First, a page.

ISLAMABAD, Pakistan – President Gen. Pervez Musharraf pushed ahead Tuesday with plans for an expected re-election victory, naming a trusted ally to lead the military in his place and agreeing to amnesty for a former prime minister who could become a key ally against terrorism.
Musharraf has enraged opponents by simultaneously serving as head of the army and president, and has promised to doff his uniform if he wins Saturday's vote by national and provincial lawmakers. A bloc of opposition lawmakers resigned from parliament on Tuesday, hoping their departure would rob the election of legitimacy.
Musharraf will grant former Prime Minister Benazir Bhutto and others amnesty as early as Wednesday in corruption cases up to 1999 in which politicians had not been convicted, said Deputy Information Minister Tariq Azim. The amnesty was one of Bhutto's key demands during power-sharing negotiations, which Azim said had resumed Tuesday.
Bhutto plans to return to Pakistan from London on Oct. 18, eight years after she went into self-imposed exile to escape prosecution.
Azim said the amnesty was aimed at easing political acrimony ahead of parliamentary elections due by January. He indicated that it would also apply to former prime minister Nawaz Sharif, whose government was ousted in the 1999 coup that brought Musharraf to power.
"I think in that spirit of national reconciliation we have to go through this," Azim said.
Bhutto has been charged in Pakistan with illegally amassing properties and bank accounts overseas while in power. She was also convicted of money laundering in Switzerland in July 2003 and ordered to pay $11 million to the Pakistani government. The conviction was automatically thrown out when she contested it, but the case is still under investigation.
Ruling party officials have urged Bhutto's party not to join other opposition parties in boycotting Saturday's ballot, though Musharraf's allies insist they have enough votes to win in any case.
"We have to hold the presidential election to meet a constitutional requirement and we will do it," Information Minister Mohammed Ali Durrani said.
Maulana Fazal-ur Rahman, leader of the opposition in parliament, said Musharraf might win but would lack legitimacy. Musharraf, who seized power in a 1999 coup, has faced growing opposition since March when he made a botched attempt to oust the country's chief justice.
"After our resignation, Musharraf's success would have no value," Rahman said.
Gen. Ashfaq Kiani, a former intelligence chief, will become vice chief of the army on Monday and will take the powerful top job when Musharraf vacates it, a military statement said.
Lawyers for Musharraf's two main rivals in Saturday's vote — retired judge Wajihuddin Ahmed and Makhdoom Amin Fahim, vice chairman of the Bhutto's party — filed two petitions with the Supreme Court on Tuesday.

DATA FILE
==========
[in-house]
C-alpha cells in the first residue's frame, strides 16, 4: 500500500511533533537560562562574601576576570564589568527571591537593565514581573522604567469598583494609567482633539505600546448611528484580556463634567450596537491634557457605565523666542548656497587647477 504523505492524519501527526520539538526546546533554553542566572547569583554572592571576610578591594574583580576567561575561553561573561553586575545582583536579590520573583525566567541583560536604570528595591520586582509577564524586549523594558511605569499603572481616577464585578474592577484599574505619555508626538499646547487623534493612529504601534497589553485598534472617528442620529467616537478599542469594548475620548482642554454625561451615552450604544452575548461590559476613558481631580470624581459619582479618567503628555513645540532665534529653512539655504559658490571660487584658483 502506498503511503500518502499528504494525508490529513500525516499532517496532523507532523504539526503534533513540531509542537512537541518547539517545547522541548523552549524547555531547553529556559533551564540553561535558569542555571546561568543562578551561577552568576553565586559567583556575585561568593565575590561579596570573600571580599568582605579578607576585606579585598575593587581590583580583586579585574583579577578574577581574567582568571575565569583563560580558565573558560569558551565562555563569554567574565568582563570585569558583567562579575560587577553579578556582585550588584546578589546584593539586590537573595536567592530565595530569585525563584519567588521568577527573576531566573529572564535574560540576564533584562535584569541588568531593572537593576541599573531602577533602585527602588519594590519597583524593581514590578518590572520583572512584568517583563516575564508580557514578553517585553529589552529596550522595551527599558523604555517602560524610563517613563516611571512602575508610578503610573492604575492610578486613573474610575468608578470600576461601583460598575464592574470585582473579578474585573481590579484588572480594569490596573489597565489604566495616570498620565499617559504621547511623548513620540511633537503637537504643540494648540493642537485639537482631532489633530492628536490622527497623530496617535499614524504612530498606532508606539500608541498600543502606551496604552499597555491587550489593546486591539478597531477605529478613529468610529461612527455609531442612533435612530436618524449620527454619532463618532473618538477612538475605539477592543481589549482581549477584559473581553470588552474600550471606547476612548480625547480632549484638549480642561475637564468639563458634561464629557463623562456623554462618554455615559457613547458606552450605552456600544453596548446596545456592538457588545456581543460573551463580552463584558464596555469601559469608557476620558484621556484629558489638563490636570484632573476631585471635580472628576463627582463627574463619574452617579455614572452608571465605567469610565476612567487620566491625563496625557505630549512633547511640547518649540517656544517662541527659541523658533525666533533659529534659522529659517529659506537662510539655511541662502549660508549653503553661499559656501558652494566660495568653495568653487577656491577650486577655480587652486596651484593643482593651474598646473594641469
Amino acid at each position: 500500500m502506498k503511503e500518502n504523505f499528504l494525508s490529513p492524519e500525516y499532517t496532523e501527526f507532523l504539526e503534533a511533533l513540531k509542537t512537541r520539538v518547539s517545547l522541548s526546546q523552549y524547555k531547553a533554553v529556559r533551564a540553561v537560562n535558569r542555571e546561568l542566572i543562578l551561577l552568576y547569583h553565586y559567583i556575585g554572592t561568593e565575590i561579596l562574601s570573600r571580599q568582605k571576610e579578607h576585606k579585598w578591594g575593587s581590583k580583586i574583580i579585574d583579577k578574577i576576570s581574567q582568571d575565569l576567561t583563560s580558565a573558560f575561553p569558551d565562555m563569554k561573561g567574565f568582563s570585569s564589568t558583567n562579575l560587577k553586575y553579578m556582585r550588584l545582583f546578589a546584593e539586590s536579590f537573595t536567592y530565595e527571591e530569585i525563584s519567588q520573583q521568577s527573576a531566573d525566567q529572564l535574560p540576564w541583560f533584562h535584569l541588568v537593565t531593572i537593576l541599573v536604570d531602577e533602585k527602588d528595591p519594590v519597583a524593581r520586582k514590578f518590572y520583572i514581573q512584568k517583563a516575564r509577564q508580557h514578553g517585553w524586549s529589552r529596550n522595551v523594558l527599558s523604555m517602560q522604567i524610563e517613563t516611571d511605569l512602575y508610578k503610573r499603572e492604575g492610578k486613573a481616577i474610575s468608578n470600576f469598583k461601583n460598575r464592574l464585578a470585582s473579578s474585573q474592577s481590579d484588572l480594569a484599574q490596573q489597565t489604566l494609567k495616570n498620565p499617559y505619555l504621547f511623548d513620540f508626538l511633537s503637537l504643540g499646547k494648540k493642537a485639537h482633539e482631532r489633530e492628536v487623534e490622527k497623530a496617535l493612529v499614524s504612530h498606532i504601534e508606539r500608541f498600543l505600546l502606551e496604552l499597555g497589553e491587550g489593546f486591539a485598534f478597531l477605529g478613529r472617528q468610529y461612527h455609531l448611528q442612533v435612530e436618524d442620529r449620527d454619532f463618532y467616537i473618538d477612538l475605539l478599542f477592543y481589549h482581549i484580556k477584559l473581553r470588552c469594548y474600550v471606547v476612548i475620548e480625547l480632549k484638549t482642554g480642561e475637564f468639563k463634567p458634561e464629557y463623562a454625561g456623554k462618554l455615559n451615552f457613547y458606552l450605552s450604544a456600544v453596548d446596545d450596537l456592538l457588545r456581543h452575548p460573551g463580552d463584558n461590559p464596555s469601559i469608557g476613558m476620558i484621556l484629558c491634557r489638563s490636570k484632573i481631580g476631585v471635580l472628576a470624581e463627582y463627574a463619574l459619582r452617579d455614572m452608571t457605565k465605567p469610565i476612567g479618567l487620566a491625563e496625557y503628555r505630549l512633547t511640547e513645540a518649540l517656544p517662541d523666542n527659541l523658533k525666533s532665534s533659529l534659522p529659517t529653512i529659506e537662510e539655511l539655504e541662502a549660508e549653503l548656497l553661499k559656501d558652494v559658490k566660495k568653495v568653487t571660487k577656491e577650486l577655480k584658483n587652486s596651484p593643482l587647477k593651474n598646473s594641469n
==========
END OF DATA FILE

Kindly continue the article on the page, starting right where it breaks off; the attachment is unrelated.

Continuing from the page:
Both argue that Musharraf is ineligible to run because he has retained his role as army chief and that the Election Commission was wrong to approve his nomination papers Saturday.
The court dismissed several similar challenges Friday, but lawyers hoped it would act after the commission changed an election rule in Musharraf's favor.
"We have a strong case against Pervez Musharraf," lawyer Tariq Mahmood told reporters.
The opposition also insists Musharraf should not seek re-election by the current assemblies, but should wait until after new legislative elections.
Opposition leaders submitted the resignations of all 85 of their lawmakers in the 342-seat National Assembly. Two ruling party legislators also quit over their differences with their party's policies.
"Our lawmakers are making this sacrifice in the larger interest of Pakistan. It is a decisive moment," said Javed Hashmi, acting leader of former Prime Minister Nawaz Sharif's Pakistan Muslim League-N party.
Under the constitution, the president is elected by the National Assembly, the Senate and the four provincial legislatures. The opposition submitted mass resignations Monday in three of the provincial assemblies and planned to do so later in the fourth.
Both Musharraf, a close U.S. ally, and Bhutto have called for moderates to unite against extremism. Bhutto said Monday she would cooperate with the American military in targeting Osama bin Laden.
Bhutto told BBC America that she would accept U.S. assistance if Washington discovered the whereabouts of the al-Qaida leader, but that she would prefer to have the Pakistani military execute the strike.
Authorities have resorted to authoritarian methods to contain the opposition, including using tear gas and batons Saturday on lawyers protesting against Musharraf. On Monday, Chief Justice Iftikhar Mohammed Chaudhry ordered three officials suspended over the crackdown that injured dozens, including journalists covering the demonstration.